Unity proves divisive for third parties

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While the nation’s two major political parties bicker over name-calling, a collection of smaller third-parties came together Wednesday in a so-called unity event that, in the end, only produced yet more bickering.

Supporters of Texas Rep. Ron Paul, a conservative who made a run for the Republican presidential nomination, were fuming Wednesday over what they said was a last-minute decision by Libertarian Party candidate Bob Barr to skip a press briefing with three other long-shot candidates designed to challenge the election dominance of Democrats and Republicans.

Mr. Barr, at his own solo news conference an hour later, said he passed on the group effort for fear it would “dilute” his candidacy and reduce his party’s influence after the November election.

The four candidates — including independent consumer activist Ralph Nader, Green Party nominee; Cynthia McKinney, a former Democrats congresswoman from Georgia, and Chuck Baldwin of the Constitution Party — were supposed to endorse a quartet of principles drafted by Mr. Paul on issues ranging from ending the war in Iraq and cutting the national debt to reforming the Federal Reserve System.

“By coming together, we represent a majority of the American people. We deserve to be heard. We deserve to be in the [presidential] debates,” Mr. Paul said.

Mr. Barr said he did not oppose the Paul statement of principles, but said he was trying to maximize his party’s vote count in November and its clout with the new administration. He noted that the platform of Reform Party nominee H. Ross Perot helped shape the debates on welfare reform and federal spending after he won nearly a fifth of the vote in the 1992 presidential election.

“We can endorse these principles, but we also think it is important not to dilute our message. The goal is to amass as large a percentage of votes as possible to affect policy. You can’t do that by a collection of amorphous groups,” Mr. Barr said.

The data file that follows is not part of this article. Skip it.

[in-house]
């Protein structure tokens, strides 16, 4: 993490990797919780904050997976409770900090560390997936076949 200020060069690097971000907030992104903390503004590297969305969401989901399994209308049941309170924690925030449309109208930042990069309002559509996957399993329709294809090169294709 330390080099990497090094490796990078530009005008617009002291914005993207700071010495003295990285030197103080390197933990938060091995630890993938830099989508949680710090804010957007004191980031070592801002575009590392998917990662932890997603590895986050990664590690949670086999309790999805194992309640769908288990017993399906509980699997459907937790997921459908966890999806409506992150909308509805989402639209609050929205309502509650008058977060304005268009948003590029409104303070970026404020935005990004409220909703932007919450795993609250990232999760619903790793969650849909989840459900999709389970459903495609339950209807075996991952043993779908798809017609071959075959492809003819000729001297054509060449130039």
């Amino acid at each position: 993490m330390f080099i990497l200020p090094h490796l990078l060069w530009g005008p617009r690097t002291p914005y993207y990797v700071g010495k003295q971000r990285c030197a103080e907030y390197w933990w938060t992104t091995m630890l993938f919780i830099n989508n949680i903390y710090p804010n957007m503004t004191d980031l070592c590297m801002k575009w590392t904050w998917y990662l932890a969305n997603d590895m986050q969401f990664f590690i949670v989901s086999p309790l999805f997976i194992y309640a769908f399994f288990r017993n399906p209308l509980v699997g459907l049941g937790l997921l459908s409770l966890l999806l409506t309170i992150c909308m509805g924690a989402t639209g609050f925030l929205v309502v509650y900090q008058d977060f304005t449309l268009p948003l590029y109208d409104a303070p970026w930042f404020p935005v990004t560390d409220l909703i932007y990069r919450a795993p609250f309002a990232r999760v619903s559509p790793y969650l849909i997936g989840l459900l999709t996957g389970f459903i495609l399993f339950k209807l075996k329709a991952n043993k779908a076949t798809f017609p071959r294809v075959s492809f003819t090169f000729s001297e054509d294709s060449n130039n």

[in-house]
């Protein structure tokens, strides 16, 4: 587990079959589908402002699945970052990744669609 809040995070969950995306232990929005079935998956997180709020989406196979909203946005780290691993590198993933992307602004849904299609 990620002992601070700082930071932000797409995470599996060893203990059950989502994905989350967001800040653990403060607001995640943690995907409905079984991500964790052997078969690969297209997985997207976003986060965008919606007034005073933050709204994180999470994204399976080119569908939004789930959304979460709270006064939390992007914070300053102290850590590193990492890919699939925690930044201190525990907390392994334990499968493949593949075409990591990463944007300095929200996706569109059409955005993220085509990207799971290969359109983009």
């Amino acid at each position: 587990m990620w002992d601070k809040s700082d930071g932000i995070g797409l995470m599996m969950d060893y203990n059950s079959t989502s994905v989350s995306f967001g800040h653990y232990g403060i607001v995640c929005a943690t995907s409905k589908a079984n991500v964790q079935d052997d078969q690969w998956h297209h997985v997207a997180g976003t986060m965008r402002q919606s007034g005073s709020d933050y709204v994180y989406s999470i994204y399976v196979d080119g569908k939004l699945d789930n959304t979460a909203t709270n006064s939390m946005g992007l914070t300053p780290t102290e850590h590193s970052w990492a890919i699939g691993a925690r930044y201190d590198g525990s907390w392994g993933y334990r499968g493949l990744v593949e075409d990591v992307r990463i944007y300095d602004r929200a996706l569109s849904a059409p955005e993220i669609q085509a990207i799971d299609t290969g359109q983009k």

The former Georgia Republican lawmaker said he had offered the Libertarian vice-presidential nomination to Mr. Paul, saying current running mate Wayne Allyn Root had agreed to step aside if the Texan joined the ticket.

Mr. Paul ran for president under the Libertarian banner in 1988, but is seeking re-election this year to his Texas congressional seat.

“We don’t anticipate he’ll join us,” said Mr. Barr, who insisted he had never promised to attend Mr. Paul’s unity event, but at least two of Mr. Paul’s supporters said they were dropping their support of Mr. Barr because of his failure to appear.

“I think he’s as arrogant as George W. Bush,” one said heatedly after the end of Mr. Barr’s press briefing.

Dan Rasmussen, an organizer of the Paul briefing, said Mr. Barr called just 30 minutes before the morning event to back out.

Mr. Paul, who attracted an ardent following during his failed Republican presidential run, revealed he had also turned down an appeal from the campaign of Arizona Sen. John McCain to endorse the Republican standard-bearer.

Mr. Paul told reporters that fellow Texan Phil Gramm, a former senator and onetime top adviser to the McCain campaign, had called earlier this week asking him to endorse Mr. McCain because “he would do a little less harm” than Democratic rival Sen. Barack Obama.

Mr. Paul said he declined because “I didn’t like the idea of 2 or 3 million people getting angry with me,” referring to his supporters in the Republican primaries.

About the Author
David R. Sands

David R. Sands

Raised in Northern Virginia, David R. Sands received an undergraduate degree from the University of Virginia and a master’s degree from the Fletcher School of Law and Diplomacy at Tufts University. He worked as a reporter for several Washington-area business publications before joining The Washington Times.

At The Times, Mr. Sands has covered numerous beats, including international trade, banking, politics ...

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